BSG From the Boardroom

A curated selection of executive opportunities, industry highlights, and unique insights in executive search.

    How are Retained Executive Search Firms Assessed?

    How are retained executive search firms assessed?  And how should they be measured?

    This is a funny question. And one that can be asked at two inflection points in the search process--

    • BEFORE picking a search firm
    • And AFTER a search has been executed/completed

    Focusing on the "before" part for now, for most companies the 3 most popular decision factors used to help pick a winner in the "shoot-out" or "bake-off" process today are typically:

    • "Relevant Rolodex" or domain expertise. Has a search firm done a similar search in a similar sector recently?
    • Familiarity. Has a search firm worked with a client before?  The implicit assumption is "devil you know is better than the one you don't."
    • Price.  Depending upon economic conditions, search firms are as often as not considered "about the same," and only price is the perceived differentiator.

    However, I think there should be a shift in search firm selection criteria.

    Let me digress for a moment and talk about the traditional value proposition of retained executive search.  Historically, there have been 4 pieces of value that the search firm delivers on:

    1)    Finding or "hunting" the candidate.  In the industry, we refer to it as "candidate identification."
    2)    Selling the client opportunity to the "hunted" candidate
    3)    Assessing the candidate for hard skills and soft skills "fit" for the search
    4)    Closing the final candidate once s/he has been selected by the client company-the end game, including                            compensation negotiation etc.

    Assessing Value in Executive Search Firms

    Now, back to how search firms are selected.  The above criteria emphasize and value things like candidate identification.   At one point, this was a very important selection criterion to make sure the right search firm was picked for a search.  At one point in the history of executive search, headhunters would spend decades amassing a proprietary Rolodex, mapping the industry and what talent was harbored where.  This was hard-to-come-by information, usually only amassed via "gumshoe" work, calling and talking to the industry on a constant basis.  However, in the last 10 years, and 5 in particular, there has been a huge shift at the executive levels.  There has evolved a set of technology tools that has allowed unprecedented transparency into who is where at any given point, tech tools like ZoomInfo and LinkedIn to name just a few.  So, with access to these tools and the modicum level of investigative interest and time, finding as a value proposition for executive search selection has become commoditized.  The "black book" that recruiters worked hard to build and protect has effectively been published on the Internet for each and every executive level in virtually every industry.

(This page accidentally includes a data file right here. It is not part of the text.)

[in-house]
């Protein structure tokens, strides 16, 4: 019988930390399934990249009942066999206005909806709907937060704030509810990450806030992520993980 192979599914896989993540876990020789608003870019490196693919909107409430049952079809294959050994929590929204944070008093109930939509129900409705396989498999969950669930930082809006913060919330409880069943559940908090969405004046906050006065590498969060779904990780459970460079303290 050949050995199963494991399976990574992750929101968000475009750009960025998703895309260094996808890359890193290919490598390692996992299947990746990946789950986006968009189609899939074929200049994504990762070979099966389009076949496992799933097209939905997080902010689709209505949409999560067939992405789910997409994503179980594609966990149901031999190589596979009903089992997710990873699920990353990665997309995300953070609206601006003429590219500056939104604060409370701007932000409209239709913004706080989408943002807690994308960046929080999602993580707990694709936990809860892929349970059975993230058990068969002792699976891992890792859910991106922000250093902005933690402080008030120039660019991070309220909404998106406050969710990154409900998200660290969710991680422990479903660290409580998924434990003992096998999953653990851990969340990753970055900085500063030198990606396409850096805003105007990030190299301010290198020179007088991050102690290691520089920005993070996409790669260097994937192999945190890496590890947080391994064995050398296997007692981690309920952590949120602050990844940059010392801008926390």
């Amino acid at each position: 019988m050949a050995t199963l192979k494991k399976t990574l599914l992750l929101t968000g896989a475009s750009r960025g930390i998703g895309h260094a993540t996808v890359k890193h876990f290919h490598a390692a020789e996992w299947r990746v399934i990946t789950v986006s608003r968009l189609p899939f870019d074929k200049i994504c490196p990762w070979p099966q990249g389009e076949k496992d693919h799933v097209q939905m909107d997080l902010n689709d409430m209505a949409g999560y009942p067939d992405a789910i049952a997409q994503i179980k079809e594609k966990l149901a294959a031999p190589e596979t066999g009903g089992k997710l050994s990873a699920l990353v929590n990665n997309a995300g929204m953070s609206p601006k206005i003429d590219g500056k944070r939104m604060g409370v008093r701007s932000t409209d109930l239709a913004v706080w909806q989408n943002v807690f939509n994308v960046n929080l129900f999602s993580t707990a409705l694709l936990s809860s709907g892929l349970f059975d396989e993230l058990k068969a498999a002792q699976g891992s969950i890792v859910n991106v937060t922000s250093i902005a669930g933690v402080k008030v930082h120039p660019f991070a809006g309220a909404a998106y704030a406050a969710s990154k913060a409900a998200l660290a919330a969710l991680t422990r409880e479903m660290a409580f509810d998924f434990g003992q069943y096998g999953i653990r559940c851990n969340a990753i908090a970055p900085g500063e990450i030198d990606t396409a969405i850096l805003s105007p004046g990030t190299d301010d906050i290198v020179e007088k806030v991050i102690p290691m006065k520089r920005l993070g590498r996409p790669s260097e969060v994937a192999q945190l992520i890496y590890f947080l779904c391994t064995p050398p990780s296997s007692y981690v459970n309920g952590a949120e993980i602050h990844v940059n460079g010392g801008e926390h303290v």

So if "finding" is no longer the lynchpin for search firm selection, what does that leave? There are still the other three values a search firm brings-ability to sell the opportunity, assess the candidate, and ultimately procure the candidate of choice the company selects via the final interview processes and endgame negotiating.

    It would be really interesting to see a search firm selection process be shifted to an evaluation of two of these three areas, plus an addition of three new metrics:

    1. How does a search firm "sell" the search to prospective candidates? What is the search firm's "pitch," how well does the executive recruiter present the opportunity, its nuances, and a compelling story. Good talent is usually not looking to move. And good talent is usually fairly happy where they are, and valued where they are. So, a good headhunter needs to present an even more compelling reason to persuade an executive to look at a new opportunity. A prospective client could ask the search firm for the marketing documents the executive recruiter has written and used from past searches and evaluate them as to their compelling nature. A client could even ask for samples of emails or voicemail "pitches" that have been used in the past, and what tools a search firm uses that uniquely differentiate a company's executive need.